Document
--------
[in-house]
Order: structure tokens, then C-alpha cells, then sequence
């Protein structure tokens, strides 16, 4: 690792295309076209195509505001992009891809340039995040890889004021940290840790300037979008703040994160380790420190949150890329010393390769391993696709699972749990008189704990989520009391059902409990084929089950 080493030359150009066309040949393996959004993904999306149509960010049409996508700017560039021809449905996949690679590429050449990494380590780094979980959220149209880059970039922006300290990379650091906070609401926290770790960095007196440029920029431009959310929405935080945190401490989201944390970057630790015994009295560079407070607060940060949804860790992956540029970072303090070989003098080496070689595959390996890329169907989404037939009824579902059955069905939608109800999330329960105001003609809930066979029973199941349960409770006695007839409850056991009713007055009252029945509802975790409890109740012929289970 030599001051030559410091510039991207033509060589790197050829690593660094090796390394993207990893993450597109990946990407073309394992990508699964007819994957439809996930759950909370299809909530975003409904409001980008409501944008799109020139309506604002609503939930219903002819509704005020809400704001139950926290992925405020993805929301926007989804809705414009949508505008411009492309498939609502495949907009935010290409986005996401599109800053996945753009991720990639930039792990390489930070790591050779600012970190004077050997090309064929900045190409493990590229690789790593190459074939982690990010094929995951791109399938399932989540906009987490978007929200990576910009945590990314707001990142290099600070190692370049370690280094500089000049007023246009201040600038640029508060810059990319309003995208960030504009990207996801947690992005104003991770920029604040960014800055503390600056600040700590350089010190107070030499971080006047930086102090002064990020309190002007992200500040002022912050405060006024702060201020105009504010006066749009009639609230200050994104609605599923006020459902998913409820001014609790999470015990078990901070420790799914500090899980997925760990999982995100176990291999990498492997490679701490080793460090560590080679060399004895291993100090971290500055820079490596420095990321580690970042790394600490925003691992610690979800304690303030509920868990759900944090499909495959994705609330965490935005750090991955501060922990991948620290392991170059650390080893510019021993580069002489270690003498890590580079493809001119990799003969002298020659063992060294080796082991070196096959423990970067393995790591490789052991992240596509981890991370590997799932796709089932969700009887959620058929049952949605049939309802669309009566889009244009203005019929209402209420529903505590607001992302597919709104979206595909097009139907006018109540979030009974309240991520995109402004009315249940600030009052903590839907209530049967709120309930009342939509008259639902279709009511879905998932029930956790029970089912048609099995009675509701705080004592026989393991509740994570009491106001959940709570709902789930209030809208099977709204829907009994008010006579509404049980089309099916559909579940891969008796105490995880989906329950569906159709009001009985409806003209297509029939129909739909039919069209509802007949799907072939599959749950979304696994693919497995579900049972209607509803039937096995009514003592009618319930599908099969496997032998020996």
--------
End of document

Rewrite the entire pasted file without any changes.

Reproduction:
[in-house]
Order: structure tokens, then C-alpha cells, then sequence
């Protein structure tokens, strides 16, 4: 690792295309076209195509505001992009891809340039995040890889004021940290840790300037979008703040994160380790420190949150890329010393390769391993696709699972749990008189704990989520009391059902409990084929089950 080493030359150009066309040949393996959004993904999306149509960010049409996508700017560039021809449905996949690679590429050449990494380590780094979980959220149209880059970039922006300290990379650091906070609401926290770790960095007196440029920029431009959310929405935080945190401490989201944390970057630790015994009295560079407070607060940060949804860790992956540029970072303090070989003098080496070689595959390996890329169907989404037939009824579902059955069905939608109800999330329960105001003609809930066979029973199941349960409770006695007839409850056991009713007055009252029945509802975790409890109740012929289970 030599001051030559410091510039991207033509060589790197050829690593660094090796390394993207990893993450597109990946990407073309394992990508699964007819994957439809996930759950909370299809909530975003409904409001980008409501944008799109020139309506604002609503939930219903002819509704005020809400704001139950926290992925405020993805929301926007989804809705414009949508505008411009492309498939609502495949907009935010290409986005996401599109800053996945753009991720990639930039792990390489930070790591050779600012970190004077050997090309064929900045190409493990590229690789790593190459074939982690990010094929995951791109399938399932989540906009987490978007929200990576910009945590990314707001990142290099600070190692370049370690280094500089000049007023246009201040600038640029508060810059990319309003995208960030504009990207996801947690992005104003991770920029604040960014800055503390600056600040700590350089010190107070030499971080006047930086102090002064990020309190002007992200500040002022912050405060006024702060201020105009504010006066749009009639609230200050994104609605599923006020459902998913409820001014609790999470015990078990901070420790799914500090899980997925760990999982995100176990291999990498492997490679701490080793460090560590080679060399004895291993100090971290500055820079490596420095990321580690970042790394600490925003691992610690979800304690303030509920868990759900944090499909495959994705609330965490935005750090991955501060922990991948620290392991170059650390080893510019021993580069002489270690003498890590580079493809001119990799003969002298020659063992060294080796082991070196096959423990970067393995790591490789052991992240596509981890991370590997799932796709089932969700009887959620058929049952949605049939309802669309009566889009244009203005019929209402209420529903505590607001992302597919709104979206595909097009139907006018109540979030009974309240991520995109402004009315249940600030009052903590839907209530049967709120309930009342939509008259639902279709009511879905998932029930956790029970089912048609099995009675509701705080004592026989393991509740994570009491106001959940709570709902789930209030809208099977709204829907009994008010006579509404049980089309099916559909579940891969008796105490995880989906329950569906159709009001009985409806003209297509029939129909739909039919069209509802007949799907072939599959749950979304696994693919497995579900049972209607509803039937096995009514003592009618319930599908099969496997032998020996």